Q: What is the story behind the Potter Hotel fire?

The opening of the Potter Hotel off West Beach in 1903 was a milestone in Santa Barbara tourism

The opening of the Potter Hotel off West Beach in 1903 was a
milestone in Santa Barbara tourism. The Potter soon eclipsed the
Arlington Hotel as the top hostelry in the city and in a short
time, wealthy industrialists from the Midwest and East Coast were
choosing to spend their winters within the opulent confines of the

The hotel, with almost 600 guest rooms, was truly magnificent.
The impeccably groomed grounds boasted a zoo and a rose garden with
thousands of bushes. The dining room’s offerings were made with the
freshest meats and produce from the hotel’s own farms. The Potter
had all the amenities, including a ballroom, billiard rooms, a
bowling alley, lounges, and gift shops. For the more actively
inclined there was the Potter Country Club in Hope Ranch for golf,
trap shooting, horseback riding, tennis, and other pursuits. The
Potter Theatre on State Street offered concerts, vaudeville, plays,
and films. The hotel came to enjoy a reputation international in

Milo Potter sold the hotel in 1919 and it became the Belvedere.
The following year, it became part of the Ambassador chain and was
rechristened the Ambassador. Then came the afternoon of April 13,

At about 3:15 p.m., two hotel employees heard a roaring sound
coming from an airshaft. Investigation revealed a fast-moving fire.
At about the same moment, the hotel’s alarm system activated,
warning guests of the danger and summoning the hotel’s fire brigade
to action. It was not long before city firefighters were also
rushing to the scene.

Within 30 minutes, it was apparent that the hotel’s main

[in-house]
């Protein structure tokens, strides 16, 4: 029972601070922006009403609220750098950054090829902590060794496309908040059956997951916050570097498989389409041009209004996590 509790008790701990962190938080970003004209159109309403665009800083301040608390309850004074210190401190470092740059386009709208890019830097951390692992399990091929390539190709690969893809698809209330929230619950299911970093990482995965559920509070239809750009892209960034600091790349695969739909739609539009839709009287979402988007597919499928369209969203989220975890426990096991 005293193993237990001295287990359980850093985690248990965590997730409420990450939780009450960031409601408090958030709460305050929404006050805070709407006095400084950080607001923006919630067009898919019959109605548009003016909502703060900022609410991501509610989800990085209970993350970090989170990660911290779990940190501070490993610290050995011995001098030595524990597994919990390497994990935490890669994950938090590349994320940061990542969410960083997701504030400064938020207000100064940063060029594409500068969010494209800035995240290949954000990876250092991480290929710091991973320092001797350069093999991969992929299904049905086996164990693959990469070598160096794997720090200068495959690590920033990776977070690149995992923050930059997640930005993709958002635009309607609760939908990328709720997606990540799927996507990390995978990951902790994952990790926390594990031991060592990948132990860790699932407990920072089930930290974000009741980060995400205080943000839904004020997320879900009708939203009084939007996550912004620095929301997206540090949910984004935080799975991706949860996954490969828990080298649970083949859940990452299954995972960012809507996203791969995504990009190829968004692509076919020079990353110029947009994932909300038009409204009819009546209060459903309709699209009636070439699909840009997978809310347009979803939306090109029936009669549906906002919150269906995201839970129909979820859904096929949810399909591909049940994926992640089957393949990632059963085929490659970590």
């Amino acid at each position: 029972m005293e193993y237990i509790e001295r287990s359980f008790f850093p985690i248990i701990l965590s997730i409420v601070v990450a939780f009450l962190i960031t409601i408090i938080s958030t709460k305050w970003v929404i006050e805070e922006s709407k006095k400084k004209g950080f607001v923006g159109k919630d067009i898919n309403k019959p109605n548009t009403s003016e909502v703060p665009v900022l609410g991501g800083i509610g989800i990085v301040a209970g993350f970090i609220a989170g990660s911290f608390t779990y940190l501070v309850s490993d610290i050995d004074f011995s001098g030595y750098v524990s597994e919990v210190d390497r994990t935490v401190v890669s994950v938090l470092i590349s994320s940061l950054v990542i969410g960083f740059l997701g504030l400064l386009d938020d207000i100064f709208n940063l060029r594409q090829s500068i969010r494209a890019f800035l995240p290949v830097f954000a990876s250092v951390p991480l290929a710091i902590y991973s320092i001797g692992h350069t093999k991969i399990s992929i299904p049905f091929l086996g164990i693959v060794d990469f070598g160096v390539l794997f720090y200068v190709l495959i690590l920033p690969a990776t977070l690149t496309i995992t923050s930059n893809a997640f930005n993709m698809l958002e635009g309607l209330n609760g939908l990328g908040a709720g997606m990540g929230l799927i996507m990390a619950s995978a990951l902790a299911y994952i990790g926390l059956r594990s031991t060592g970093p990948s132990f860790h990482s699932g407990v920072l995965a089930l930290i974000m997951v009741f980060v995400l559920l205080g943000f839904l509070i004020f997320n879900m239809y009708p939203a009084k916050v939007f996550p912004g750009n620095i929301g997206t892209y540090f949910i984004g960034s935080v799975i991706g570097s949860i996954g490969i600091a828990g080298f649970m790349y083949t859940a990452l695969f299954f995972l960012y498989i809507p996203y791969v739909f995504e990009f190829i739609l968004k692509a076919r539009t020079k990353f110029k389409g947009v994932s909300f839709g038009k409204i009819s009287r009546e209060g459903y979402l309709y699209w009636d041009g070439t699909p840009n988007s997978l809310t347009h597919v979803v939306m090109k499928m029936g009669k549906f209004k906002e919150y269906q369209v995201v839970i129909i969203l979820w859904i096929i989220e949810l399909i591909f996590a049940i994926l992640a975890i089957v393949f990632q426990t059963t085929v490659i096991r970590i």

building was doomed. Winds gusting up to 50 miles per hour whipped
the flames into what one newspaper called “a roaring volcano” and
the intense heat forced firefighters to keep their distance. As
Adrian Cooley of the fire department said at the time, “All the
fire-fighting equipment in New York City would not have been able
to save the hotel.”

One hour after the alarm had sounded, the roof of the main
building collapsed and by six that evening, only smoldering
wreckage and a few chimneys were left of what had been one of the
finest hotels on the West Coast. Firefighters spent much of the
night containing outbreaks in the ruins and securing the surviving
outbuildings from danger, such as the power plant, laundry, and
greenhouses. Windblown cinders and sparks caused serious concern;
the canvas tops of nearby automobiles proved to be at risk. There
was a scare around 10 p.m., when sparks touched off a fire on
Stearns Wharf, but this was extinguished fairly quickly.

Sunrise revealed an almost total loss — the $2 million structure
had sustained $1.5 million in damage. Amazingly, among the 140
guests and almost 300 staff there were no deaths or serious
injuries. This was due in part to a number of individual heroic
acts. The hotel telephone operator remained at the switchboard
calling guests until the rain of burning embers forced her
evacuation. Bellhops and a contingent from the local American
Legion risked their lives conducting room-to-room searches for
people. Boy Scouts were enlisted to keep the thousands of onlookers
from getting too close to the inferno and from interfering with

The majority of guests escaped with only the clothes on their
backs. One man offered $1,000 to anyone who would brave the flames
to retrieve his possessions. There were no takers. Another man,
awakened from his nap, fled the hotel clad only in a kimono. One
onlooker seemed especially upset at what was unfolding before him,
tears coursing down his cheeks. As his knees began to buckle, Milo
Potter was led away from the scene by friends. The cause of the
fire remains a mystery to this day; suspicions of arson were never
confirmed. The Potter Hotel, which had dominated Santa Barbara’s
waterfront and economy for 18 years, was never rebuilt.

Michael Redmon, director of
research at the Santa Barbara Historical Society, will answer your
questions about Santa Barbara’s history. Write him c/o The
Independent, 122 West Figueroa St., Santa Barbara, CA


Please note this login is to submit events or press releases. Use this page here to login for your Independent subscription

Not a member? Sign up here.